Back on Sept. 15 the Susan G. Komen Race for the Cure took place in Portland.  It was the 21st time that Portland hosted the event to raise funds for the cure of cancer and to pay tribute to survivors. The media reported that participation was down by several thousand people. Both a poor economy and the decision of the Komen Foundation to stop funding Planned Parenthood were cited as reasons.  That was it.

It was amazing how quickly that decision to stop funding Planned Parenthood was reversed. It took only three days, so vitriolic was the opposition of the friends of Planned Parenthood. So they got their way and they weren’t willing to support the event?  I am not so sure.  The economy probably brought down some of the financial support usually provided for the race, but I’m quite confident that many people, like myself, were deeply disappointed that the Komen Foundation reversed its decision about support for Planned Parenthood, an organization that has taken the lead for many years now in the anti-life movement.

Pressure from anti-life organizations continues to mount on our fellow citizens through the decisions of government and the widespread media support they enjoy.  All the more reason that, once again, Catholics across these United States of America will be observing Respect Life month this October, trying to do our best to spread the message that human life is truly sacred and that the dignity of the human person is the foundation of a moral vision for society.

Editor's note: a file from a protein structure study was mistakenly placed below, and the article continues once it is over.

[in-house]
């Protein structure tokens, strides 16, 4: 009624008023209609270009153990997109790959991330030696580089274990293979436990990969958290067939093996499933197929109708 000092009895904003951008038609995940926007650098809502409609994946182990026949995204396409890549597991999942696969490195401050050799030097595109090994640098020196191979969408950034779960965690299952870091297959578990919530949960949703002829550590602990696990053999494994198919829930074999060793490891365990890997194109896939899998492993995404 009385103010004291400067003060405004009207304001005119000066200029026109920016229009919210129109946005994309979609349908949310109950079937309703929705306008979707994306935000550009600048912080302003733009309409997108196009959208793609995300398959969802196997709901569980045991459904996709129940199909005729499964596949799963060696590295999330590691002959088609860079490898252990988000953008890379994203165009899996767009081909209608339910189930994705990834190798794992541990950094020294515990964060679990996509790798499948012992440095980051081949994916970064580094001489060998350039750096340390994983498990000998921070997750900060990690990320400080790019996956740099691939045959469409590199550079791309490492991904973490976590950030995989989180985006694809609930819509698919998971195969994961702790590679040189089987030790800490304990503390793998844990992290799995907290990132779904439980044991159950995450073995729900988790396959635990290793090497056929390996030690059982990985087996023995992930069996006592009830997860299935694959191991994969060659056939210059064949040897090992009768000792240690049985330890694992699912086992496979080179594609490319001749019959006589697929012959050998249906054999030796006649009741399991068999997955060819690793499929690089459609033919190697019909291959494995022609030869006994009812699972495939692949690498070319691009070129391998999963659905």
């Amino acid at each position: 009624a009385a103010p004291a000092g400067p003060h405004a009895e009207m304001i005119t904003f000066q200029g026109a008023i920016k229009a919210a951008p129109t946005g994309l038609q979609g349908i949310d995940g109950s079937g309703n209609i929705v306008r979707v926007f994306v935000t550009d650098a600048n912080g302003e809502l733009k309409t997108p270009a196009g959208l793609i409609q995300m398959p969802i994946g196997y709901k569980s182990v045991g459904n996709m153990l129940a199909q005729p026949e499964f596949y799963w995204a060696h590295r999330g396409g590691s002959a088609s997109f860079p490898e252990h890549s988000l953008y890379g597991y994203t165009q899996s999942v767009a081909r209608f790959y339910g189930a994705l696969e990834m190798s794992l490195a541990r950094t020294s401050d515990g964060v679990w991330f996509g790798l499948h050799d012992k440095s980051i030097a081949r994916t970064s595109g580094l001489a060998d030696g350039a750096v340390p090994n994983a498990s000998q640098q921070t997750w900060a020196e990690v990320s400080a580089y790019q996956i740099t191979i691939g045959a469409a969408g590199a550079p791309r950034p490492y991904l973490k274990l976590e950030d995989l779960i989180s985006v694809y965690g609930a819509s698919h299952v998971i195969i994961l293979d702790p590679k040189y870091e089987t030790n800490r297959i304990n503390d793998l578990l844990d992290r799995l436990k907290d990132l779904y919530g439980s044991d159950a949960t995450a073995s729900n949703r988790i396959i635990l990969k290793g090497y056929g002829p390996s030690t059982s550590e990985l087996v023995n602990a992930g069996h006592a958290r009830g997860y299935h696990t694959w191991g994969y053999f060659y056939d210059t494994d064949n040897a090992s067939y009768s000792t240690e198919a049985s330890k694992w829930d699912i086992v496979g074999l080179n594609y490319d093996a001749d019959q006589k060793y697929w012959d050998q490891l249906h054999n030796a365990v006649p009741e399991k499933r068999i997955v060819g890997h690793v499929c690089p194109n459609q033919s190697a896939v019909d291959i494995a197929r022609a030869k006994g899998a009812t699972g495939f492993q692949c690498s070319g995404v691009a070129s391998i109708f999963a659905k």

We Catholic people understand that all human life is a precious gift from God.  Each one of us has a responsibility to protect and nurture human life at every stage of its existence.  Human life must be respected and protected absolutely from the moment of conception to natural death.  

Abortion, the deliberate killing of a human being before birth, is never morally acceptable and must always be opposed.  For many this is a hard teaching, but its ethical basis is the inviolable right of every innocent human being to life.

During this year’s Respect Life month we shall begin the observance of a Year of Faith across the Catholic world.  It will start on Thursday, Oct. 11, the 50th anniversary of the opening of the Second Vatican Council.  Our Holy Father has invited each one of us on a journey of faith to open our eyes to the grandeur and beauty of all human life so that we become even more its courageous and effective defenders.  During the Year of Faith we are asked to study the teachings of Catholicism and to strengthen our personal relationship with the Lord.  One particular teaching that deserves our attention and reflection in the coming year is Pope John Paul II’s pro-life encyclical Evangelium Vitae, the Gospel of Life.  
During this coming Year of Faith our country will be observing a very sad anniversary, the Roe v. Wade decision which struck down all state laws restricting abortion.  This will mark 40 years of a “culture of death” spreading across our nation and our globe.